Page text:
Now: I have been a Linux user since the late-1990s. That may be just a bit longer than many here have been alive. Through that time I’ve used Windows only at work and at home to run VirtualBox until I’m free of the machine’s warranty requirements.

That doesn’t make me an expert. There are people using Linux for just a couple years who are more knowledgeable. However I have developed a fondness for the text terminal and its powers. Text scripting is also for me crucial. I would hate to have that power replaced by GUI macros.

This last is not likely at all, I know, but I’m sure there are some for whom that is a pretty dream.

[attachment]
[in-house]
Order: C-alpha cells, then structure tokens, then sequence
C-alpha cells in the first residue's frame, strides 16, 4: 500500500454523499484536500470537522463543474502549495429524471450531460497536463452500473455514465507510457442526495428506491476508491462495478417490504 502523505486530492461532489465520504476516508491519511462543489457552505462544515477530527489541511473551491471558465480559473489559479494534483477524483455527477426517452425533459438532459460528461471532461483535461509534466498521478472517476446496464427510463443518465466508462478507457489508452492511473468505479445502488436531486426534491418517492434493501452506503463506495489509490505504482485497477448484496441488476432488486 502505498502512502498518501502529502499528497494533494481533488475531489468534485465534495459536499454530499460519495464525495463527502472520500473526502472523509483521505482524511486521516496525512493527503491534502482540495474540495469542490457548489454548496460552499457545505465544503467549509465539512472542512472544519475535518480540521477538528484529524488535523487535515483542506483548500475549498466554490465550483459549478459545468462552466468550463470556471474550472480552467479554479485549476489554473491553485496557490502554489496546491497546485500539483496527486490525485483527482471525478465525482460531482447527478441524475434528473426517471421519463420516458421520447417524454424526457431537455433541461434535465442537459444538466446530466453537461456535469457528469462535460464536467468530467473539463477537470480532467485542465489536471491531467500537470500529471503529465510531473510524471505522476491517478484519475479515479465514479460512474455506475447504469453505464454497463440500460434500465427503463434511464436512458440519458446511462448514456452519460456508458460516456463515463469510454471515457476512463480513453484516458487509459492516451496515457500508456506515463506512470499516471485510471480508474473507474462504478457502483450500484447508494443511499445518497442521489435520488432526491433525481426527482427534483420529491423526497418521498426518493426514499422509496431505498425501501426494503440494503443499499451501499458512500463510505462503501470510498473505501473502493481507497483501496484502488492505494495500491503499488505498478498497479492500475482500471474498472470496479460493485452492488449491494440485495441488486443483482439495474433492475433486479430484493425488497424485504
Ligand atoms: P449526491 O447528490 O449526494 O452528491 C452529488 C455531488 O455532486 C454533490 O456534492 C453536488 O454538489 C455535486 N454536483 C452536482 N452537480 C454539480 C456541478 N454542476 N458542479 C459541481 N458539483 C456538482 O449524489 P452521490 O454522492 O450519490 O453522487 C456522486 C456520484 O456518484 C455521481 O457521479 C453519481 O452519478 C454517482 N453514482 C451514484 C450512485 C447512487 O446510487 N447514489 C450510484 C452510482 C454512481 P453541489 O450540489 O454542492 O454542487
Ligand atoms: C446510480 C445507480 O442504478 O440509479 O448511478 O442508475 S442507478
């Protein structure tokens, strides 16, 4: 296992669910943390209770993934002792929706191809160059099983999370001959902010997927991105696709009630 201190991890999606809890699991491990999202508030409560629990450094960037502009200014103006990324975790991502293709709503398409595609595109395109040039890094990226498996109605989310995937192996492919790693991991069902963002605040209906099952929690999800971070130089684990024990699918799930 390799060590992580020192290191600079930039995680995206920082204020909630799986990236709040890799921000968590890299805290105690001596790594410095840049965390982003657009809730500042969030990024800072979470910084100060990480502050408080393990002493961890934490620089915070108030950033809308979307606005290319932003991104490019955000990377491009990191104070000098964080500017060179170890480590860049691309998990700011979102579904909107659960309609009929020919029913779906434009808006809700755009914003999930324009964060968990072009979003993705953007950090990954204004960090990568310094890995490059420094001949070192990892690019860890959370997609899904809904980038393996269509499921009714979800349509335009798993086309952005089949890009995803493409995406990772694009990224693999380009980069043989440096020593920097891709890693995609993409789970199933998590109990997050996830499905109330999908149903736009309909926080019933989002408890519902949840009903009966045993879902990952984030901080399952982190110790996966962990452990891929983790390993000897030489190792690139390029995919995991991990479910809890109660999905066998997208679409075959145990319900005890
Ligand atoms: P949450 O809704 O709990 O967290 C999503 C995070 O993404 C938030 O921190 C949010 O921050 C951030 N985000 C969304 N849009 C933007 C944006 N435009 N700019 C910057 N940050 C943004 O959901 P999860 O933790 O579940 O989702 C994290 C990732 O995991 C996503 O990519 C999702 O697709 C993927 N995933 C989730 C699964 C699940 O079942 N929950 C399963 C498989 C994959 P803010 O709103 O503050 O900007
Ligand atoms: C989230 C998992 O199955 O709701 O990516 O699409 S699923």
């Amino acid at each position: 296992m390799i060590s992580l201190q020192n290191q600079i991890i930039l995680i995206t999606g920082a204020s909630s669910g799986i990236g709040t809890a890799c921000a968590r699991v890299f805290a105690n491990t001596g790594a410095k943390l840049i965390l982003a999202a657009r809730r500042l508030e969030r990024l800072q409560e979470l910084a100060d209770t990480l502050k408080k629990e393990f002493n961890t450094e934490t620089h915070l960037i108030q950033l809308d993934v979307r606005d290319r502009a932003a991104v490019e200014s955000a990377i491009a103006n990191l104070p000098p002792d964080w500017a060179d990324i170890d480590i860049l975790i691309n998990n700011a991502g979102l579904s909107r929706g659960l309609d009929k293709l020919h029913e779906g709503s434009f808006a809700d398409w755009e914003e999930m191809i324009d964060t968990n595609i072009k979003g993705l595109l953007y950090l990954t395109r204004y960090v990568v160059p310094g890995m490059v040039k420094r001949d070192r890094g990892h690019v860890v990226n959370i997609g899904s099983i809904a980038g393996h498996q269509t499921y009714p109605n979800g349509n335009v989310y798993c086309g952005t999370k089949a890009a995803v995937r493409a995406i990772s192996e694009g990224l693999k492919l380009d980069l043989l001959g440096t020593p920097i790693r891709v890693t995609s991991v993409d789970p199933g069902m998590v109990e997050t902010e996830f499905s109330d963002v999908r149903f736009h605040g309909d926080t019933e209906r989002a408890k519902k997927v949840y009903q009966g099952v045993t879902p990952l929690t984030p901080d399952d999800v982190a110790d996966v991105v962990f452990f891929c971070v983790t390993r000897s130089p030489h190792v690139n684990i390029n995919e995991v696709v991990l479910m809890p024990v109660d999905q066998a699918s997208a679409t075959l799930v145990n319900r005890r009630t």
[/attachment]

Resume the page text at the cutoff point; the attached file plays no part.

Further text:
And I am not resistant to change. I embraced systemd for example. So…

It seems to me a lot of people who wish for a GUI-only operating system misunderstand computing, which unfortunately seems to be a huge amount of everyday folk who use computers. They see a GUI and they click on a button and Oh! Google appears. Then they click on another button and Oh! Facebook appears. Then they look at babies and cats. I am not sure there is much hope for them :wink:

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Umm, not really.

do a search on alpm

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What has Pamac got to do with power management?

You said if pacman is removed, pamac won’t work. I’m not sure about that because as I understand it, pamac accesses alpm directly, not through pacman.

Just pointing that out.